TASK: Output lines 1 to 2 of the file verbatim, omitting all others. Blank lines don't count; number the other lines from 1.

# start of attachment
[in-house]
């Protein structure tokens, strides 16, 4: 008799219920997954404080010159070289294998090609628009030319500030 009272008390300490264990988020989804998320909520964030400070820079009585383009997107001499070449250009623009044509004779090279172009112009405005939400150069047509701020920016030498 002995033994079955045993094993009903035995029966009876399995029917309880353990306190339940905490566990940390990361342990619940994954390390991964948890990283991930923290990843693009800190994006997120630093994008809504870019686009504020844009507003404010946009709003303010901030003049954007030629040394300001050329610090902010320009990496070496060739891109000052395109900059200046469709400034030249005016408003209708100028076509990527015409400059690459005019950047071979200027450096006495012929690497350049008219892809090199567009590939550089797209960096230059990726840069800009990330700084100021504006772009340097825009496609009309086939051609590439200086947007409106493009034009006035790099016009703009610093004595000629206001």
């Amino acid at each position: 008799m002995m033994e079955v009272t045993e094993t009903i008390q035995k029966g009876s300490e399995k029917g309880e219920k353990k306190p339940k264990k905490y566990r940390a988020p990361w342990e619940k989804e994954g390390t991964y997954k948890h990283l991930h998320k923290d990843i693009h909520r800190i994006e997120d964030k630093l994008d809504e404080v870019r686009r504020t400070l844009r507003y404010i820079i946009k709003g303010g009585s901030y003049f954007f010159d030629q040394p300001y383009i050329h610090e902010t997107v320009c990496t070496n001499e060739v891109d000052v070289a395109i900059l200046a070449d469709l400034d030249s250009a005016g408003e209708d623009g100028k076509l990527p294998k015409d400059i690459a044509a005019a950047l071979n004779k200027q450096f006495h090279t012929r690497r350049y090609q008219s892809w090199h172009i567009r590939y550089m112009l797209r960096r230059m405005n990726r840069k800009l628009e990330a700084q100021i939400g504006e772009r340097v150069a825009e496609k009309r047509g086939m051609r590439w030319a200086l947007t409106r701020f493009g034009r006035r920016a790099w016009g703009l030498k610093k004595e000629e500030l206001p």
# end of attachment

[in-house]
């Protein structure tokens, strides 16, 4: 008799219920997954404080010159070289294998090609628009030319500030 009272008390300490264990988020989804998320909520964030400070820079009585383009997107001499070449250009623009044509004779090279172009112009405005939400150069047509701020920016030498 002995033994079955045993094993009903035995029966009876399995029917309880353990306190339940905490566990940390990361342990619940994954390390991964948890990283991930923290990843693009800190994006997120630093994008809504870019686009504020844009507003404010946009709003303010901030003049954007030629040394300001050329610090902010320009990496070496060739891109000052395109900059200046469709400034030249005016408003209708100028076509990527015409400059690459005019950047071979200027450096006495012929690497350049008219892809090199567009590939550089797209960096230059990726840069800009990330700084100021504006772009340097825009496609009309086939051609590439200086947007409106493009034009006035790099016009703009610093004595000629206001």